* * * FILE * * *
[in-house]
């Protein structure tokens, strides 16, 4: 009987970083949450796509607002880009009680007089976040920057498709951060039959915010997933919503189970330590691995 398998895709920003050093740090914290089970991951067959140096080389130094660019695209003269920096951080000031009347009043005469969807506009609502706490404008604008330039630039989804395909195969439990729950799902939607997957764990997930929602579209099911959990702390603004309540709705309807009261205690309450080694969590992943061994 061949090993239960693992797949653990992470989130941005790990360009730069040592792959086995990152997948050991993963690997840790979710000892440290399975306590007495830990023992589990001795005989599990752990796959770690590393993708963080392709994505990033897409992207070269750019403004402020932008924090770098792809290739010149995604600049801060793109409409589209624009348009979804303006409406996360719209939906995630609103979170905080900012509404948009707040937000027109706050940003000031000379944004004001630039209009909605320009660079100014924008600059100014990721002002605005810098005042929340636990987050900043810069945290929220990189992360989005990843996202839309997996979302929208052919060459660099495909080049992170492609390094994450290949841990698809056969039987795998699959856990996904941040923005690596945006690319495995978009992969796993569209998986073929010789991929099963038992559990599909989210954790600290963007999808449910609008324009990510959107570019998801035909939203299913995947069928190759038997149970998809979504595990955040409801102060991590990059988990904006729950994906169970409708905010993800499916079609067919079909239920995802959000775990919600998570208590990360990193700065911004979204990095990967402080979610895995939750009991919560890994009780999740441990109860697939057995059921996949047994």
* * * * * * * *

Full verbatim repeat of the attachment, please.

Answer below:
[in-house]
């Protein structure tokens, strides 16, 4: 009987970083949450796509607002880009009680007089976040920057498709951060039959915010997933919503189970330590691995 398998895709920003050093740090914290089970991951067959140096080389130094660019695209003269920096951080000031009347009043005469969807506009609502706490404008604008330039630039989804395909195969439990729950799902939607997957764990997930929602579209099911959990702390603004309540709705309807009261205690309450080694969590992943061994 061949090993239960693992797949653990992470989130941005790990360009730069040592792959086995990152997948050991993963690997840790979710000892440290399975306590007495830990023992589990001795005989599990752990796959770690590393993708963080392709994505990033897409992207070269750019403004402020932008924090770098792809290739010149995604600049801060793109409409589209624009348009979804303006409406996360719209939906995630609103979170905080900012509404948009707040937000027109706050940003000031000379944004004001630039209009909605320009660079100014924008600059100014990721002002605005810098005042929340636990987050900043810069945290929220990189992360989005990843996202839309997996979302929208052919060459660099495909080049992170492609390094994450290949841990698809056969039987795998699959856990996904941040923005690596945006690319495995978009992969796993569209998986073929010789991929099963038992559990599909989210954790600290963007999808449910609008324009990510959107570019998801035909939203299913995947069928190759038997149970998809979504595990955040409801102060991590990059988990904006729950994906169970409708905010993800499916079609067919079909239920995802959000775990919600998570208590990360990193700065911004979204990095990967402080979610895995939750009991919560890994009780999740441990109860697939057995059921996949047994």